During the last two weeks I’ve been conducting interviews for the phenomenological study of 3D virtual training environments. I’ve had pretty interesting discussions with the users. So this week’s been mostly about transcribing interviews – which sort of gives you a back, neck, elbow and wrist pain. Some themes are already starting to emerge, but I want to keep them at bay until I have transcribed everything and not jump into conclusions. Well, if I did, that would sort of be against the chosen descriptive phenomenological approach to analysis with bracketing and everything.
I’m doing the transcription myself, by hand. So no Dragon Dictate for me. The reason I am doing it like this is that I learned it already during my Masters research and one other research project that such a process gets you well immersed in the data. You become more one with it when you go through it several times. And boy, when you transcribe it, you really go through it several times. So that’s a good thing instead of a “process to be optimised”. Naturally if I had 50 people to be transcribed (and I can count roughtly 1 to 6 ratio for a transcription time, i.e. 1 hour of audio takes about 6 hours to transcribe), I probably would have to think other options too.
Just received a confirmation that a paper, “The Lived Experience of an Authentic Context in Virtual Environments: First Steps of a Descriptive Phenomenological Analysis in a Safety Training Setting“, co-authored with Hanna Teras and Torsten Reiners got accepted in the AACE 2015 E-Learn–World Conference on E-Learning.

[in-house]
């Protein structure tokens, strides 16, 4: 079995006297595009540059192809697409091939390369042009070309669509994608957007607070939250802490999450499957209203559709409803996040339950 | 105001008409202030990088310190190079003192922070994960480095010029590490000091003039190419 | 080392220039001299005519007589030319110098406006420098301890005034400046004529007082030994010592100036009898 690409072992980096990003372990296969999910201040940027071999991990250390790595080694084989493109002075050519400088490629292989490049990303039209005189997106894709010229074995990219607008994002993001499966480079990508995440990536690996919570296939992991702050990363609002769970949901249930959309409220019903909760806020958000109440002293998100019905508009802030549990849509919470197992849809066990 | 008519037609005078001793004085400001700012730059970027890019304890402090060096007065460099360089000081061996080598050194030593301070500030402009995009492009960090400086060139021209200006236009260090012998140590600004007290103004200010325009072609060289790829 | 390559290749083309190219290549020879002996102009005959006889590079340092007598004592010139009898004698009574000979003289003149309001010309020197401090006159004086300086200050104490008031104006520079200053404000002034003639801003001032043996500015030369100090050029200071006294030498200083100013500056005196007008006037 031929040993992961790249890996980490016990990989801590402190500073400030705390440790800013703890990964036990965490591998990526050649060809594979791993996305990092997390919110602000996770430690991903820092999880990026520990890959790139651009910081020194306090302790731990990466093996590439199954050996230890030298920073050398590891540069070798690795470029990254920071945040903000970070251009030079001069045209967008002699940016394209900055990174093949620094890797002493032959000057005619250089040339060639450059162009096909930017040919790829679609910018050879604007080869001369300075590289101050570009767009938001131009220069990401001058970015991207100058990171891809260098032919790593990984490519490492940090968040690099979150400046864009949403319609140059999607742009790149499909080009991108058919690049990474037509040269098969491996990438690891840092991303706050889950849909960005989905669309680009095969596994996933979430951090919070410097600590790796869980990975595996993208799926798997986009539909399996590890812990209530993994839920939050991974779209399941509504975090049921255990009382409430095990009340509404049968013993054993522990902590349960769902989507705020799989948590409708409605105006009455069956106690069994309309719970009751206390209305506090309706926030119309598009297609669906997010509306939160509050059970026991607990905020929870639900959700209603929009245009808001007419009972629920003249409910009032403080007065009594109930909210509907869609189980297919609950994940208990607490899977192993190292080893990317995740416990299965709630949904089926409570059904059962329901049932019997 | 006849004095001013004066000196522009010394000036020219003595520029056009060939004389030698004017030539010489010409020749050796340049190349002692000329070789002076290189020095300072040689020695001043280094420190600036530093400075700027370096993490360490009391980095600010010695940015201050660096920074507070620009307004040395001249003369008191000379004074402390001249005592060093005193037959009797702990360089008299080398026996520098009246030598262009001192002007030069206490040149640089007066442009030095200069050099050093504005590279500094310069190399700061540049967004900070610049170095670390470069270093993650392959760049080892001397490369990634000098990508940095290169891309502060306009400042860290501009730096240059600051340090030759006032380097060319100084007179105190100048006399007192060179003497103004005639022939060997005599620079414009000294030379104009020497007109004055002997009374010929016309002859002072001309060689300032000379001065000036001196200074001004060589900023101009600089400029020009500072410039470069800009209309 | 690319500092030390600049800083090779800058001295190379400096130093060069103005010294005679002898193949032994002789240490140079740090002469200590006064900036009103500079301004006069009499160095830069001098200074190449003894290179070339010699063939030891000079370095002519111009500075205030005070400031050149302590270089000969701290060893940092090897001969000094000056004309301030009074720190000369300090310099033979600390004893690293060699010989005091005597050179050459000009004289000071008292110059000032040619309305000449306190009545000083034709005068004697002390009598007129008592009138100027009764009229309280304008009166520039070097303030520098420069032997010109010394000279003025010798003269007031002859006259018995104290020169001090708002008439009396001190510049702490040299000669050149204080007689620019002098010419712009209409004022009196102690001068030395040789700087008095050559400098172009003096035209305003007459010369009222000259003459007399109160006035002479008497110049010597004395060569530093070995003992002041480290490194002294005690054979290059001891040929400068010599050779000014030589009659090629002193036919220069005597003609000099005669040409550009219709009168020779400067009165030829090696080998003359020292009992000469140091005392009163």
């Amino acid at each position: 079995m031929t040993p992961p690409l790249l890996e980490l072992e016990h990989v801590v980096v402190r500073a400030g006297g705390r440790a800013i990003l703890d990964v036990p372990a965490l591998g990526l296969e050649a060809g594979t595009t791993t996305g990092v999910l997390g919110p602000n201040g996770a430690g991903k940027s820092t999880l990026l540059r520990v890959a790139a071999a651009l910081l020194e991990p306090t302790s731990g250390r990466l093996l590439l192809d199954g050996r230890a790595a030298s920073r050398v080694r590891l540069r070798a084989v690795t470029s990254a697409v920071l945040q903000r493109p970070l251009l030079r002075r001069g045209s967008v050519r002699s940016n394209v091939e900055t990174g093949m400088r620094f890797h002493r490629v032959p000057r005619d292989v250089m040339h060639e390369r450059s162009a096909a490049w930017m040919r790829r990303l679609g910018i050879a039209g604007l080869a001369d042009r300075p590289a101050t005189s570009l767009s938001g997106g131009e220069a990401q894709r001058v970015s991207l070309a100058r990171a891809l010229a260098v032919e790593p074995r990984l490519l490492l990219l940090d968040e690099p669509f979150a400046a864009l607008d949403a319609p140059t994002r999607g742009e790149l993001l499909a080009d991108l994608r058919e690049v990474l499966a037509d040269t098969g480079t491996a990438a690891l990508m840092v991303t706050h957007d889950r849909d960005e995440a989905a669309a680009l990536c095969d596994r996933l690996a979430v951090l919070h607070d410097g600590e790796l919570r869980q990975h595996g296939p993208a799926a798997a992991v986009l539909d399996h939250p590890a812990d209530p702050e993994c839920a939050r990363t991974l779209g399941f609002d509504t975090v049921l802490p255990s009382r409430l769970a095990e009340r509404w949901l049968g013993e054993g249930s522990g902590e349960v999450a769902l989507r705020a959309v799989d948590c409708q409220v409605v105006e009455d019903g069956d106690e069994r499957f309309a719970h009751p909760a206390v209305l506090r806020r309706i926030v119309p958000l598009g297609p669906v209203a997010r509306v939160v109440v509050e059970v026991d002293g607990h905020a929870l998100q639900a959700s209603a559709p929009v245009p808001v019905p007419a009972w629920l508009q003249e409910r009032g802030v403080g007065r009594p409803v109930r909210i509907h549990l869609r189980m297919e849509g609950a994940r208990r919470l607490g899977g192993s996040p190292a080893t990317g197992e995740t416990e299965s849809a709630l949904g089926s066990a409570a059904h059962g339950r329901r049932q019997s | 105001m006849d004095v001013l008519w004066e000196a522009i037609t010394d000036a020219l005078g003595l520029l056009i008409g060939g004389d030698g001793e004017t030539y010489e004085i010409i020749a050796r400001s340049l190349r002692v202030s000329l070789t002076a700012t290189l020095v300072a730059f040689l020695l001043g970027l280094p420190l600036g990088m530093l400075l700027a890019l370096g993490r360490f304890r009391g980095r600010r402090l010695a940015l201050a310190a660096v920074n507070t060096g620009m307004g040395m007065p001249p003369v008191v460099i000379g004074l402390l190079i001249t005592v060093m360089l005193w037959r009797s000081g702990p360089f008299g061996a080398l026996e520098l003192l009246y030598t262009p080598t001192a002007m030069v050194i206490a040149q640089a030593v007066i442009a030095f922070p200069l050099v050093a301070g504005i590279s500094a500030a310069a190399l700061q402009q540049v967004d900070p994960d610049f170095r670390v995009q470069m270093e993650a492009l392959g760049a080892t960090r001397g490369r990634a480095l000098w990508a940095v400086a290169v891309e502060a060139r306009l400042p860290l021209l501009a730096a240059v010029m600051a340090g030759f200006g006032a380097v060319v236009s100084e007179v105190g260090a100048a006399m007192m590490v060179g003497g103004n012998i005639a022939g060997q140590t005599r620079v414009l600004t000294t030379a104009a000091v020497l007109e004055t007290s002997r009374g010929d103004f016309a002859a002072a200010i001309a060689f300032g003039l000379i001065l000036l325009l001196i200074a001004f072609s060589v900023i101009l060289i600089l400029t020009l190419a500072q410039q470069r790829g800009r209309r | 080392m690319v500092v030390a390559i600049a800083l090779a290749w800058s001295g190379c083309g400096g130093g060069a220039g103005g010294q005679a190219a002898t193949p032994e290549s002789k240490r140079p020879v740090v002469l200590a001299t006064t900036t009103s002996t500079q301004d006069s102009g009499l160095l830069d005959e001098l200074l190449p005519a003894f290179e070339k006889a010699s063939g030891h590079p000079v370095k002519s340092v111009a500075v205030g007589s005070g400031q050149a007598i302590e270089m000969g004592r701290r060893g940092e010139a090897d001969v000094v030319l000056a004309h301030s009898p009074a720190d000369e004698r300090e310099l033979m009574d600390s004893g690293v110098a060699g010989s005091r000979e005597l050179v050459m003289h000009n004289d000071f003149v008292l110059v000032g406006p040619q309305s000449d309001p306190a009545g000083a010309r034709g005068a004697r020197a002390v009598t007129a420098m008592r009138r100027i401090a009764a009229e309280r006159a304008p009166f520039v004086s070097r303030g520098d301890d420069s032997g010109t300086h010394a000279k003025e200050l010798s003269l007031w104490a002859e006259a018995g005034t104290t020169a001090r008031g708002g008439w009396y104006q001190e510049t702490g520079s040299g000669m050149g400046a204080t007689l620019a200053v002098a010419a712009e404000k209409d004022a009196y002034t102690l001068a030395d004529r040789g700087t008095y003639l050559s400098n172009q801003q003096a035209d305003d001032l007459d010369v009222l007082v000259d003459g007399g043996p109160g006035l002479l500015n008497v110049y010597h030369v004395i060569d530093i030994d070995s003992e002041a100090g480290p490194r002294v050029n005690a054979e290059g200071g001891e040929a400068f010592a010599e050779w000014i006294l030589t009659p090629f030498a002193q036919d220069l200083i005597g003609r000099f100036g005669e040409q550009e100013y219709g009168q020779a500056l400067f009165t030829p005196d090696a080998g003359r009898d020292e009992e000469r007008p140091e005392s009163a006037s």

It’s also that time of the year when Curtin Business School is having the annual 2-day Colloquium. I attended last year with a poster, which even won the best poster award. Full paper and a poster this year as now the research project is a bit further. Based on a paper by Randolph (2009), I used a phenomenological approach also to a part of the literature review in how research in human-computer interaction and especially in 3D virtual environments has described ’embodiment’. Hope to have some interesting results to present about this, and of the actual process of conducting it, at the colloquium.
Randolph, J. J. (2009). A Guide to Writing the Dissertation Literature Review. Practical Assessment, Research & Evaluation, 14(13), 1–13. doi:10.1306/D426958A-2B26-11D7-8648000102C1865D